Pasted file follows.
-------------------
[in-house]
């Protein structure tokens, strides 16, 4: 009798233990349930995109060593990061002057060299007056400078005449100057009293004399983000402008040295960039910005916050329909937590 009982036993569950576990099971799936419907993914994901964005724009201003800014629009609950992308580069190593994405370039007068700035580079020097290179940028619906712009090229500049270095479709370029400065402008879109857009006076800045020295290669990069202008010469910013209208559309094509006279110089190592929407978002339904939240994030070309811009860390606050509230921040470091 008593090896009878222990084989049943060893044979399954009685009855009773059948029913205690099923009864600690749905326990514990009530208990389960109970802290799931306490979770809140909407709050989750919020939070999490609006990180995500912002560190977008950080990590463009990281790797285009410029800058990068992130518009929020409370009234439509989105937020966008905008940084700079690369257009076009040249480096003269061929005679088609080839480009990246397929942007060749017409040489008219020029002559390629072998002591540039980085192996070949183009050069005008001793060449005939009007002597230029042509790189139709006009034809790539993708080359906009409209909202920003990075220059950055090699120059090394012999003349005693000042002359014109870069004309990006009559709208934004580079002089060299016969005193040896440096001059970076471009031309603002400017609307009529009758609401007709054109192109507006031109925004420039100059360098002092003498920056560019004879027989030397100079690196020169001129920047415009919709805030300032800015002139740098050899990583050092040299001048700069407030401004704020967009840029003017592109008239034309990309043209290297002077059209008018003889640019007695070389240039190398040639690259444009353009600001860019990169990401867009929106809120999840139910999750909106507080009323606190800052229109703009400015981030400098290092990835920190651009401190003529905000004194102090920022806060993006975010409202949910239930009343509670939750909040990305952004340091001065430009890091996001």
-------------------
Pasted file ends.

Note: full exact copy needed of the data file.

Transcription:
[in-house]
């Protein structure tokens, strides 16, 4: 009798233990349930995109060593990061002057060299007056400078005449100057009293004399983000402008040295960039910005916050329909937590 009982036993569950576990099971799936419907993914994901964005724009201003800014629009609950992308580069190593994405370039007068700035580079020097290179940028619906712009090229500049270095479709370029400065402008879109857009006076800045020295290669990069202008010469910013209208559309094509006279110089190592929407978002339904939240994030070309811009860390606050509230921040470091 008593090896009878222990084989049943060893044979399954009685009855009773059948029913205690099923009864600690749905326990514990009530208990389960109970802290799931306490979770809140909407709050989750919020939070999490609006990180995500912002560190977008950080990590463009990281790797285009410029800058990068992130518009929020409370009234439509989105937020966008905008940084700079690369257009076009040249480096003269061929005679088609080839480009990246397929942007060749017409040489008219020029002559390629072998002591540039980085192996070949183009050069005008001793060449005939009007002597230029042509790189139709006009034809790539993708080359906009409209909202920003990075220059950055090699120059090394012999003349005693000042002359014109870069004309990006009559709208934004580079002089060299016969005193040896440096001059970076471009031309603002400017609307009529009758609401007709054109192109507006031109925004420039100059360098002092003498920056560019004879027989030397100079690196020169001129920047415009919709805030300032800015002139740098050899990583050092040299001048700069407030401004704020967009840029003017592109008239034309990309043209290297002077059209008018003889640019007695070389240039190398040639690259444009353009600001860019990169990401867009929106809120999840139910999750909106507080009323606190800052229109703009400015981030400098290092990835920190651009401190003529905000004194102090920022806060993006975010409202949910239930009343509670939750909040990305952004340091001065430009890091996001």